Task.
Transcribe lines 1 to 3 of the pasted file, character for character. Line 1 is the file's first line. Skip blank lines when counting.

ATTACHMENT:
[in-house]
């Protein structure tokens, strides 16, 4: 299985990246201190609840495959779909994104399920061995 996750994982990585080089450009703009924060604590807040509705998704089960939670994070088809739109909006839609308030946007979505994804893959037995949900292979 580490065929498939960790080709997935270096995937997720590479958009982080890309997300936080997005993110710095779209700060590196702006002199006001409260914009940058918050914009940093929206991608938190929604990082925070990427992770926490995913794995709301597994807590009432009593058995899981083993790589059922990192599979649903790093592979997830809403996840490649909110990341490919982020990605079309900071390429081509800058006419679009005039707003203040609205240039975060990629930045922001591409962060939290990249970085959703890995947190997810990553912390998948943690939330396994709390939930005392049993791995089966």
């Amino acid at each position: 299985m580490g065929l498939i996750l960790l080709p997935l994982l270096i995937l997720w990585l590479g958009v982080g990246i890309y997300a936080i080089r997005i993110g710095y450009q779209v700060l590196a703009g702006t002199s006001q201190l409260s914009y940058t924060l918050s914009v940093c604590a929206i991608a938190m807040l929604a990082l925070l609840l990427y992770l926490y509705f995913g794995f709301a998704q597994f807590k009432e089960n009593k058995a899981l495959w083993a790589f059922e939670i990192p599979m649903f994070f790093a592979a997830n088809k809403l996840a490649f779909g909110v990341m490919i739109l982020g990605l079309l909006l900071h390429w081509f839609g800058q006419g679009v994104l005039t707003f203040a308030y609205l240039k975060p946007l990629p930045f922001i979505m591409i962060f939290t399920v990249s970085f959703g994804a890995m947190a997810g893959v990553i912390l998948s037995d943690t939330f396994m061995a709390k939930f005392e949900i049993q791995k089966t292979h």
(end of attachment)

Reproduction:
[in-house]
């Protein structure tokens, strides 16, 4: 299985990246201190609840495959779909994104399920061995 996750994982990585080089450009703009924060604590807040509705998704089960939670994070088809739109909006839609308030946007979505994804893959037995949900292979 580490065929498939960790080709997935270096995937997720590479958009982080890309997300936080997005993110710095779209700060590196702006002199006001409260914009940058918050914009940093929206991608938190929604990082925070990427992770926490995913794995709301597994807590009432009593058995899981083993790589059922990192599979649903790093592979997830809403996840490649909110990341490919982020990605079309900071390429081509800058006419679009005039707003203040609205240039975060990629930045922001591409962060939290990249970085959703890995947190997810990553912390998948943690939330396994709390939930005392049993791995089966």
């Amino acid at each position: 299985m580490g065929l498939i996750l960790l080709p997935l994982l270096i995937l997720w990585l590479g958009v982080g990246i890309y997300a936080i080089r997005i993110g710095y450009q779209v700060l590196a703009g702006t002199s006001q201190l409260s914009y940058t924060l918050s914009v940093c604590a929206i991608a938190m807040l929604a990082l925070l609840l990427y992770l926490y509705f995913g794995f709301a998704q597994f807590k009432e089960n009593k058995a899981l495959w083993a790589f059922e939670i990192p599979m649903f994070f790093a592979a997830n088809k809403l996840a490649f779909g909110v990341m490919i739109l982020g990605l079309l909006l900071h390429w081509f839609g800058q006419g679009v994104l005039t707003f203040a308030y609205l240039k975060p946007l990629p930045f922001i979505m591409i962060f939290t399920v990249s970085f959703g994804a890995m947190a997810g893959v990553i912390l998948s037995d943690t939330f396994m061995a709390k939930f005392e949900i049993q791995k089966t292979h």